While the girls were doing the evening watering, I headed out to check some of the beds they hadn’t got to, yet. I thought I saw something this morning, and I wanted to check.
I did see something – and by evening, I saw more somethings!
The radishes are starting to sprout already!
Here’s hoping these ones don’t disappear, like the ones we interplanted with our sweet corn!
I have been keeping a close eye on our summer squash, too.
This sunburst squash is of a size I would normally pick, but there is only one this big, so I will leave it until there are others to pick with it. We also have more of the green zucchini that is almost big enough to pick.
While watering the beans, my daughter noticed this…
Some of the purple bean flowers are starting to open! When I checked, some of the green ones were also starting to open, but they’re harder to see than the purple beans, with their amazing, bright colours.
While I’m excited to see them starting to bloom, I have to remind myself not to compare. I’m on several gardening groups for cold climate gardening, zone 3 gardening, and local gardeners. Today, someone posted pictures of their huge pea plants, and the basket of peas they had picked, just today.
These are our peas.
The purple peas are doing a bit better than the green peas. They are flowering and growing pods. But they are also struggling. They started out doing well, but have basically just stopped growing. By this time, they should be well up the trellises, much larger, and much closer to having pods that can be harvested.
It’s similar with the bush beans. The purple ones are doing better than the others, as they have from pretty much the start, but they are all a lot smaller than they should be. The sweet corn is also a lot smaller than I am seeing in other people’s gardens, which have corn the size of our purple corn, that was started much earlier and transplanted, or the Dorinny corn, which was seeded before last frost. Even the renter’s corn in our field is about waist high now.
I have to admit; seeing how well other people’s gardens are doing, in spite of the heat we’ve been getting right now, is sometimes rather discouraging. These are gardens in the same climate zone we are in, and many of them planted even later than we did.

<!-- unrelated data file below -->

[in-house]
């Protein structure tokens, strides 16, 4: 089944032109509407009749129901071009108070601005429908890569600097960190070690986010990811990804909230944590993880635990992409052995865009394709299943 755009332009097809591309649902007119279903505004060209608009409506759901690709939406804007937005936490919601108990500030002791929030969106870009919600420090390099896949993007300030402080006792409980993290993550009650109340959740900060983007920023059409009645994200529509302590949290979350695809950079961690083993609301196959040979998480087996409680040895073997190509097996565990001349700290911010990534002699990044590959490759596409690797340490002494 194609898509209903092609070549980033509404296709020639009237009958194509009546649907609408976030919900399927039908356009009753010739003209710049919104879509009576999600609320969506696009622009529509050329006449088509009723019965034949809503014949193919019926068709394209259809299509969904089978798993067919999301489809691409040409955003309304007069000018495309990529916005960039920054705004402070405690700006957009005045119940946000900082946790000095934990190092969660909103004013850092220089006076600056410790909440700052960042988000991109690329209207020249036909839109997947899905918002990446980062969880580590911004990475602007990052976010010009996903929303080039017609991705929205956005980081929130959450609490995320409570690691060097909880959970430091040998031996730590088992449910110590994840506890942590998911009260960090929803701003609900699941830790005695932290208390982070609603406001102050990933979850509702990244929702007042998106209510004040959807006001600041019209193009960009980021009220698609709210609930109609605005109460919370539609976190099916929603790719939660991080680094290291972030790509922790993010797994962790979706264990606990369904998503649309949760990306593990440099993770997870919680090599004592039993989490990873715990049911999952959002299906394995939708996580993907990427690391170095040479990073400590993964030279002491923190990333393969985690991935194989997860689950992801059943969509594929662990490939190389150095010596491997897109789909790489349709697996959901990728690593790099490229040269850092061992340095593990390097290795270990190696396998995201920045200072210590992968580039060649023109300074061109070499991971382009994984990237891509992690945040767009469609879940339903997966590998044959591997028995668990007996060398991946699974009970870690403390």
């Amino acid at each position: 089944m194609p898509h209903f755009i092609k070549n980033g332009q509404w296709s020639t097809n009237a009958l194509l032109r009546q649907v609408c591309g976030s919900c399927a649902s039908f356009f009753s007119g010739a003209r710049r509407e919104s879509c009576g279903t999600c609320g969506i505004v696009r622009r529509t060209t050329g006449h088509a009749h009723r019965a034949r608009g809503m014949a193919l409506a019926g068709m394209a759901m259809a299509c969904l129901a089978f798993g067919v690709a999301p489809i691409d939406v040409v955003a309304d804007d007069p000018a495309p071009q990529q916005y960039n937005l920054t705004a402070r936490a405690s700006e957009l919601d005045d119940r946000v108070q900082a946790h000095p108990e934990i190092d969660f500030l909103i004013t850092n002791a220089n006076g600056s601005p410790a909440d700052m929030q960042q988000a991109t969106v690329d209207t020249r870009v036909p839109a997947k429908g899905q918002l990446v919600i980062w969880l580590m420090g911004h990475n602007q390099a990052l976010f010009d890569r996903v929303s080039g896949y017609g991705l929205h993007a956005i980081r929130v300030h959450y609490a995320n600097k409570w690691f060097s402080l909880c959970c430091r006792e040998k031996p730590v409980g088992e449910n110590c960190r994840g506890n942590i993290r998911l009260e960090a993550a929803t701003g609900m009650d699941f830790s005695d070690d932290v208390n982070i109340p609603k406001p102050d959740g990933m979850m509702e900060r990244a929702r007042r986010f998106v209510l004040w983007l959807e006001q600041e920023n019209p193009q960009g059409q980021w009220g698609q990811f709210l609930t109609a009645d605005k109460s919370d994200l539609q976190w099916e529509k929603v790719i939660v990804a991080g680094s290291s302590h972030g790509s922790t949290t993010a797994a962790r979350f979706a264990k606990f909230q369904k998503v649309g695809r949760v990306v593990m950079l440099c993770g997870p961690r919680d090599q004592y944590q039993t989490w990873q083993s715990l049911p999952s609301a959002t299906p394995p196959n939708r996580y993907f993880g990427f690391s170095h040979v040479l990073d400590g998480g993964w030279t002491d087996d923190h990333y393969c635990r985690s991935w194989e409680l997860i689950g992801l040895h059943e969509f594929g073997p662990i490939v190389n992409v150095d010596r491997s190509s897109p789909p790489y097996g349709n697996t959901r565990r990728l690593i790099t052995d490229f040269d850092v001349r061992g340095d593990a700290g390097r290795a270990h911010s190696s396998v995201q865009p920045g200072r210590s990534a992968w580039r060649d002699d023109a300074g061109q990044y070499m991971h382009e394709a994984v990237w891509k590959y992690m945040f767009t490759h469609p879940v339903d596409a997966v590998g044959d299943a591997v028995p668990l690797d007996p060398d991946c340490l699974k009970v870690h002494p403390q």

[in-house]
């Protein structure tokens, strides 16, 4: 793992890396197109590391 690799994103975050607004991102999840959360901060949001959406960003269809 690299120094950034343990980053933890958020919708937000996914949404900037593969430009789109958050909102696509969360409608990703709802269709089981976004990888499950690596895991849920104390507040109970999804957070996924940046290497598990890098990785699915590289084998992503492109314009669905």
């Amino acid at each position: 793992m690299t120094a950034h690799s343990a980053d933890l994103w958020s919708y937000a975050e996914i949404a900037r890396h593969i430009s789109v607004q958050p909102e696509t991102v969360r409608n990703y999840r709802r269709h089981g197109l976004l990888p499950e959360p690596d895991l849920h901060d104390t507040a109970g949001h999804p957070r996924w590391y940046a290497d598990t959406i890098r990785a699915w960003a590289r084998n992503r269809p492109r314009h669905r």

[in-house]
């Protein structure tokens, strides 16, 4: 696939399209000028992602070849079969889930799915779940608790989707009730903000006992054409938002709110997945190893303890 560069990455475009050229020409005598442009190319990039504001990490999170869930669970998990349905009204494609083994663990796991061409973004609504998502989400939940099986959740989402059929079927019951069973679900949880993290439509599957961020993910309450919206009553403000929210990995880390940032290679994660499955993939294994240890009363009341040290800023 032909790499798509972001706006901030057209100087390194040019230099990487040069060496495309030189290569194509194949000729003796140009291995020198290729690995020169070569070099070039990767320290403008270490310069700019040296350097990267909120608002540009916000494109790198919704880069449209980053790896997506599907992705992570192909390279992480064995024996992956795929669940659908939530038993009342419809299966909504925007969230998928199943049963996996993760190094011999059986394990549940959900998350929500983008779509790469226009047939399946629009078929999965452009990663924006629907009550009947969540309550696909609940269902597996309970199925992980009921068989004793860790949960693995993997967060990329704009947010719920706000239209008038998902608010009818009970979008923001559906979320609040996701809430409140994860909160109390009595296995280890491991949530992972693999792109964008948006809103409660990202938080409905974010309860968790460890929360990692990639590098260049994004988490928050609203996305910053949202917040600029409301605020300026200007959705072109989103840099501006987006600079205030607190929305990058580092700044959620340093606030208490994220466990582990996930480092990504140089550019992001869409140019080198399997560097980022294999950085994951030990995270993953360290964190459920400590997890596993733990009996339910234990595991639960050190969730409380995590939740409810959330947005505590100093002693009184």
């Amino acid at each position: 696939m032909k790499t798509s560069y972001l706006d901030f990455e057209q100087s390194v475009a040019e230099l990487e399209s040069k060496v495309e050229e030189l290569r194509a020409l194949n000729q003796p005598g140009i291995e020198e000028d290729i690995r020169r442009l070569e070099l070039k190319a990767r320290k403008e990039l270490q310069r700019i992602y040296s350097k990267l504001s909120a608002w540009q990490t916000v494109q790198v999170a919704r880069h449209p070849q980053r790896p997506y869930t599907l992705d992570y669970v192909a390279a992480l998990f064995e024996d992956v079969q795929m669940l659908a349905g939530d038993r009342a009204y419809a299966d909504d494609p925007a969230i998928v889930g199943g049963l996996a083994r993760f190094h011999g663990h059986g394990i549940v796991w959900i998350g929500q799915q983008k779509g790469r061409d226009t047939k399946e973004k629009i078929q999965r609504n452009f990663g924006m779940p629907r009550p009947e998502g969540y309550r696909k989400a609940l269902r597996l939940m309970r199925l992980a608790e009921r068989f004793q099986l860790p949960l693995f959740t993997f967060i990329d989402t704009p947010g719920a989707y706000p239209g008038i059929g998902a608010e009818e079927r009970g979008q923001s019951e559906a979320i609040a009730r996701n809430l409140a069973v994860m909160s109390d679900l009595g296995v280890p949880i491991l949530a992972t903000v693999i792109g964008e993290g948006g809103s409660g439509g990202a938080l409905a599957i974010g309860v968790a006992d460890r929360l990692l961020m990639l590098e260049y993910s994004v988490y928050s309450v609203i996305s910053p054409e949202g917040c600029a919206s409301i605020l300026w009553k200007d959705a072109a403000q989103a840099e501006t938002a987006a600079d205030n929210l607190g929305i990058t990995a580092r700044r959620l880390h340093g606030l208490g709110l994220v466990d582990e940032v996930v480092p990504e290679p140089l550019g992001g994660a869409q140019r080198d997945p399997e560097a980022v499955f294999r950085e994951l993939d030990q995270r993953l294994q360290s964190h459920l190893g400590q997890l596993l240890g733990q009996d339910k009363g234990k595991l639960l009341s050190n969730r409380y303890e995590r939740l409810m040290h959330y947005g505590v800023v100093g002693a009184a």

I have to remind myself that these are completely different gardens, many of them established years ago. Even the new gardens are in very different situations. There are many reasons why our peas, corn and beans are looking stunted. The heat, certainly. Perhaps we’re not watering them as much as they need under current conditions. Maybe it’s because their roots have made their way through the thin layer of nutrient rich soil and into the nutrient poor soil, below, and even our fertilizing them isn’t enough to make up for it. Maybe it’s all the weeds and plants that were there before we planted. We don’t have access to good compost, we ran out of mulch and can’t get more, etc. The critter damage adds to the problems, but that’s a different issue altogether.
Plus, of course, we’re gardening in temporary locations. Even the beds that are where we will be gardening permanently will have high raised beds built in them, so the current beds are going to be completely redone.
From the start, as we planned where to plant different things, we knew that if we got anything at all from the farthest beds in particular, that would be a win.
But, my goodness, it sure would be nice to have a big basket of freshly picked peas right now! 😀